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When My Faith Makes Me Hate, I’m Doing It Wrong

When My Faith Makes Me Hate, I’m Doing It Wrong

For the commandments, “You shall not commit adultery, You shall not murder, You shall not steal, You shall not covet,” and any other commandment, are summed up in this word: “You shall love your neighbor as yourself.” Love does no wrong to a neighbor; therefore love is the fulfilling of the law. Romans 13:9-10

I read another article the other day about how someone, offended by national anthem kneeling, let loose a barrage of vile, racist speech towards those protesting. Insulted by the disrespect shown to the flag of the United States of America, this person responded in hate, and it was all caught on tape. The article didn’t indicate the hateful speaker’s faith, but often the excuse for such a response in similar situations is justified by both political and religious conviction.

I’m not condoning such a response, but I think I understand where it comes from. I’m generally a nice person to everyone. Sometimes of course, my kindness is viewed as an indicator of being an ally in politics or religion. When I see that someone whom I disagree with thinks that I’m on their side because I’m kind to them, I bristle. I find myself wanting to rescind my kindness. I don’t want them mistaking benevolence for approval. We may not know each other at all, but now, the one thing I want them to know about me is that I’m not on their side. We disagree and I must make sure that they recognize my enmity.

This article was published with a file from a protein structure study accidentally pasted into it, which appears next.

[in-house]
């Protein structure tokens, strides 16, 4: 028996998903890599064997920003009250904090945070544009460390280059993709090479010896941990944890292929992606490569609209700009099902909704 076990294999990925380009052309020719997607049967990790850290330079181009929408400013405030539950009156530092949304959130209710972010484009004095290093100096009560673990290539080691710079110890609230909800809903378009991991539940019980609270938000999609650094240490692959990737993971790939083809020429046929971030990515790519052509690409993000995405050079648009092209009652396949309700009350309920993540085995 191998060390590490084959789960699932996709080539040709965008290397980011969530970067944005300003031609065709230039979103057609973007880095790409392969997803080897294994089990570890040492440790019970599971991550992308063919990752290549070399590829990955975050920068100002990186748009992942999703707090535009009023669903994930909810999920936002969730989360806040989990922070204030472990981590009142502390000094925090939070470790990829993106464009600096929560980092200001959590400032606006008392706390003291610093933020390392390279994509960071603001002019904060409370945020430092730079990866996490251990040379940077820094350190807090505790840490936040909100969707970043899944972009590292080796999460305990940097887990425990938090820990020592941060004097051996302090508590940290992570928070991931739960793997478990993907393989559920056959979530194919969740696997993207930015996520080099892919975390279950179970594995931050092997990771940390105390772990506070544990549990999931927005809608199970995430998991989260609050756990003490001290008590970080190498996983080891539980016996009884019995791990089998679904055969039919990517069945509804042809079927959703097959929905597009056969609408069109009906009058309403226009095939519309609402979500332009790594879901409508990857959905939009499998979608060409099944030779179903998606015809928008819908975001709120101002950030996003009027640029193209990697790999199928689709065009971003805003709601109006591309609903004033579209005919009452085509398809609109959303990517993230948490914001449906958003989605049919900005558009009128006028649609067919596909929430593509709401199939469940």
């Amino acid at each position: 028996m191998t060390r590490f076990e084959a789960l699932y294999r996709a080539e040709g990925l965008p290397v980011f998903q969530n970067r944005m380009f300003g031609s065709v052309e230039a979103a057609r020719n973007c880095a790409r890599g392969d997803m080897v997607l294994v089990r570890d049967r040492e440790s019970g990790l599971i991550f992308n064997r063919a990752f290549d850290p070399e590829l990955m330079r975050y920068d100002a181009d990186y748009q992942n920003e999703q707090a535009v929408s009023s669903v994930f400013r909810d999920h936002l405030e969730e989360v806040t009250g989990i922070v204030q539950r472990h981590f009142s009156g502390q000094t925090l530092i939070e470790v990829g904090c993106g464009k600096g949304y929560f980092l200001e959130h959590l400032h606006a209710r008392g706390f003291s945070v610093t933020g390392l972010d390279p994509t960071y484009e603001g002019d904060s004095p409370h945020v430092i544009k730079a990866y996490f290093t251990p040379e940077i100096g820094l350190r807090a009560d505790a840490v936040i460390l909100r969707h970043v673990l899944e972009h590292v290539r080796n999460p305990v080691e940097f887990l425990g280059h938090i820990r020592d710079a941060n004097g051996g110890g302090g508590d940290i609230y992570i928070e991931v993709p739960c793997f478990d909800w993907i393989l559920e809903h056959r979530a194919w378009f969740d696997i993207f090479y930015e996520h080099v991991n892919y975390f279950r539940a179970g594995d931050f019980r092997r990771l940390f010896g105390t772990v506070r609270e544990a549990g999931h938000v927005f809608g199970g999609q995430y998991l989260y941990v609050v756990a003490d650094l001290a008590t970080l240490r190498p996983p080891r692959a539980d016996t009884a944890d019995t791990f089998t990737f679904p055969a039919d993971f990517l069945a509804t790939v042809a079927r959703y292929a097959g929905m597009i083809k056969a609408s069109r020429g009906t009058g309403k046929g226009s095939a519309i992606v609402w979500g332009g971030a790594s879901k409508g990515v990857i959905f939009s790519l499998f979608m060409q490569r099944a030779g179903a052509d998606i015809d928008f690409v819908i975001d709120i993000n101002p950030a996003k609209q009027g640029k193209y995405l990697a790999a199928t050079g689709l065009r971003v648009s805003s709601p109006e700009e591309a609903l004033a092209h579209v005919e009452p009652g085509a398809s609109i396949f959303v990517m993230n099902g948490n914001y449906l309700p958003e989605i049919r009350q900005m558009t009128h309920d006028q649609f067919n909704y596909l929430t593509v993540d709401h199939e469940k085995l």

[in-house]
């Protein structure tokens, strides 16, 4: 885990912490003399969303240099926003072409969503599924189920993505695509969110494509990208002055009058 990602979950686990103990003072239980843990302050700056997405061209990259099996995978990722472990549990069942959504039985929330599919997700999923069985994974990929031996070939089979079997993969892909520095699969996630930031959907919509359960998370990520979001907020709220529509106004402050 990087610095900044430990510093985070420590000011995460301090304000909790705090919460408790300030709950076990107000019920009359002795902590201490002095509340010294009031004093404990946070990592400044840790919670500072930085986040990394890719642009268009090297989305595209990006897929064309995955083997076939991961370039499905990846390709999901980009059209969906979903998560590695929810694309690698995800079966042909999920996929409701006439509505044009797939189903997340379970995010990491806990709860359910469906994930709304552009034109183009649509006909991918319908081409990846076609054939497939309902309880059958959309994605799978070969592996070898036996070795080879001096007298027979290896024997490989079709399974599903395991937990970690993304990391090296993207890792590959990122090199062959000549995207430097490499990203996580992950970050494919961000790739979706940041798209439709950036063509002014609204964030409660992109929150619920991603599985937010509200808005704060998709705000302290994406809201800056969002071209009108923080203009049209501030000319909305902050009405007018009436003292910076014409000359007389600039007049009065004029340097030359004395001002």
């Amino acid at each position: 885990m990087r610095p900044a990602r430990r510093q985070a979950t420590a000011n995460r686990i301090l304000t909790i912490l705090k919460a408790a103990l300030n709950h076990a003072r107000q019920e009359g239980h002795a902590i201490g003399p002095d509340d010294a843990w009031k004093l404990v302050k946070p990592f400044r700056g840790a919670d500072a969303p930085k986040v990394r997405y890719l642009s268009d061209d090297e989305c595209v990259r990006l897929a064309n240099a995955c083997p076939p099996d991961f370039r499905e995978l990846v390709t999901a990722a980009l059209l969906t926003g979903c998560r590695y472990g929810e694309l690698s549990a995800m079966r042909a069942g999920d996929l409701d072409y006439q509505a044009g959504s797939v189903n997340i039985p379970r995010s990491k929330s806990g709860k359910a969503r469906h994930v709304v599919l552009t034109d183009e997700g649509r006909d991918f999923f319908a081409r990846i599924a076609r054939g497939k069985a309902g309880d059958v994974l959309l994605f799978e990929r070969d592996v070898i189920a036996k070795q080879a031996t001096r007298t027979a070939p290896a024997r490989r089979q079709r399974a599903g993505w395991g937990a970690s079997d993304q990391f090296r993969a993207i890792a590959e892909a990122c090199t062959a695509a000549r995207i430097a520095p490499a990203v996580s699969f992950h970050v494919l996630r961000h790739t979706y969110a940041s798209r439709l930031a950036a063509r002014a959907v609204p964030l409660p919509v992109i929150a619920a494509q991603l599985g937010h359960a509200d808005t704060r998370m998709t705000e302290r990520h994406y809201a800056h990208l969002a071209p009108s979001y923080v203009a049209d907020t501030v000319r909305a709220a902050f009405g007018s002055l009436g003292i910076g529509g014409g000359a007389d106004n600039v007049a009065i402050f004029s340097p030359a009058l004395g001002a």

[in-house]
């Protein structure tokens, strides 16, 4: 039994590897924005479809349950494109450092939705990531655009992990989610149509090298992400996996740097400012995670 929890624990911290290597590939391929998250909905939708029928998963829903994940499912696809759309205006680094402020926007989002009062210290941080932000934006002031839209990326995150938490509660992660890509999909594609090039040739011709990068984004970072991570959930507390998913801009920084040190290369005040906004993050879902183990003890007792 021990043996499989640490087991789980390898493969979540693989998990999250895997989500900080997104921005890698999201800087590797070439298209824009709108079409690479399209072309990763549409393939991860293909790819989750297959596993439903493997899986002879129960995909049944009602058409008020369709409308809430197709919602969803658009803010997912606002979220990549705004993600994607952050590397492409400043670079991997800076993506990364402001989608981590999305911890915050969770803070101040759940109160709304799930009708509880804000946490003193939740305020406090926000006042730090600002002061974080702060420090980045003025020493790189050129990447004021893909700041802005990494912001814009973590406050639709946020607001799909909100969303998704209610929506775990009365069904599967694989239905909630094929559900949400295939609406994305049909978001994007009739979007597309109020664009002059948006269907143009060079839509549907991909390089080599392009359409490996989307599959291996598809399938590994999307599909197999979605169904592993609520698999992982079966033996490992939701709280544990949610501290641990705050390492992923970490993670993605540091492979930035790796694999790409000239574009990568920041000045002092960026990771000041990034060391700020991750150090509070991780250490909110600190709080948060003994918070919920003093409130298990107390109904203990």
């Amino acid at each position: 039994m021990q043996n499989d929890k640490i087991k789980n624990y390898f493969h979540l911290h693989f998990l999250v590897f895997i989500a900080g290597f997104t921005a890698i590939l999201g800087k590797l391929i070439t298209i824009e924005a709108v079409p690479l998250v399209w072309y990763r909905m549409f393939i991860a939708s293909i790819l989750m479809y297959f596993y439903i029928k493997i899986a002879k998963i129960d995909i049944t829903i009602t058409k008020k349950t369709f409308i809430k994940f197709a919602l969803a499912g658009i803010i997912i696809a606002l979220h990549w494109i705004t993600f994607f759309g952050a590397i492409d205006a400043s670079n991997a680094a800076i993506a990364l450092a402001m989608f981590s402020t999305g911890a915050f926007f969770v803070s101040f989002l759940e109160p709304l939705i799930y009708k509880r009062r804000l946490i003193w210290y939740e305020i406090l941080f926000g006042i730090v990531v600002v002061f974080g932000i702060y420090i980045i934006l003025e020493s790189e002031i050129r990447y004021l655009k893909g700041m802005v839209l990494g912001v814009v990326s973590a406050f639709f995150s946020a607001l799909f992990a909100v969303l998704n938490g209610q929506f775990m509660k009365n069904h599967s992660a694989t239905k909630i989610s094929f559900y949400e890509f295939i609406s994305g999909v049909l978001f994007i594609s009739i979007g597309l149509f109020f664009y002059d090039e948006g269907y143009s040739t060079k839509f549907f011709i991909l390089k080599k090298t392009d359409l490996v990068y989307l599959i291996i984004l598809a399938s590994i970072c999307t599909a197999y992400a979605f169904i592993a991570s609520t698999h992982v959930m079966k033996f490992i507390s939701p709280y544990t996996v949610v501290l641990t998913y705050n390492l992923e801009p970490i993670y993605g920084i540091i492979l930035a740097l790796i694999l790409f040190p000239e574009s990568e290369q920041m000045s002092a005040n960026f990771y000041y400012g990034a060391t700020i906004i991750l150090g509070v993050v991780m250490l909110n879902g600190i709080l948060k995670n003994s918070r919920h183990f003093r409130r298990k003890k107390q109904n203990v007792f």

We’re prone to this kind of thinking as Christians. As followers of Christ, we often find ourselves at odds with our neighbor’s views. Our convictions are important to us and we feel that part of sharing our faith is to make sure that others know those convictions. We understand that kindness is often perceived as blanket approval, so we adopt a posture of unkindness – or hatred. I need you to know how much I disagree with you, so I will show you with my hateful posture towards you.

This is, as it turns out, is the exact opposite response that we’re supposed to have. In today’s passage, Paul said that we must love our neighbors. In fact, the entire law is summed up in this – You shall love your neighbor as yourself. God never asked us to become little Christian jerks for him. When we hate in the name of faith, we’re doing it wrong. Christ loved us and died for us while we were still his enemies. As his disciples, we must follow his example, loving those around us, whether we agree with them or not. We don’t have to agree, but still, we must love.

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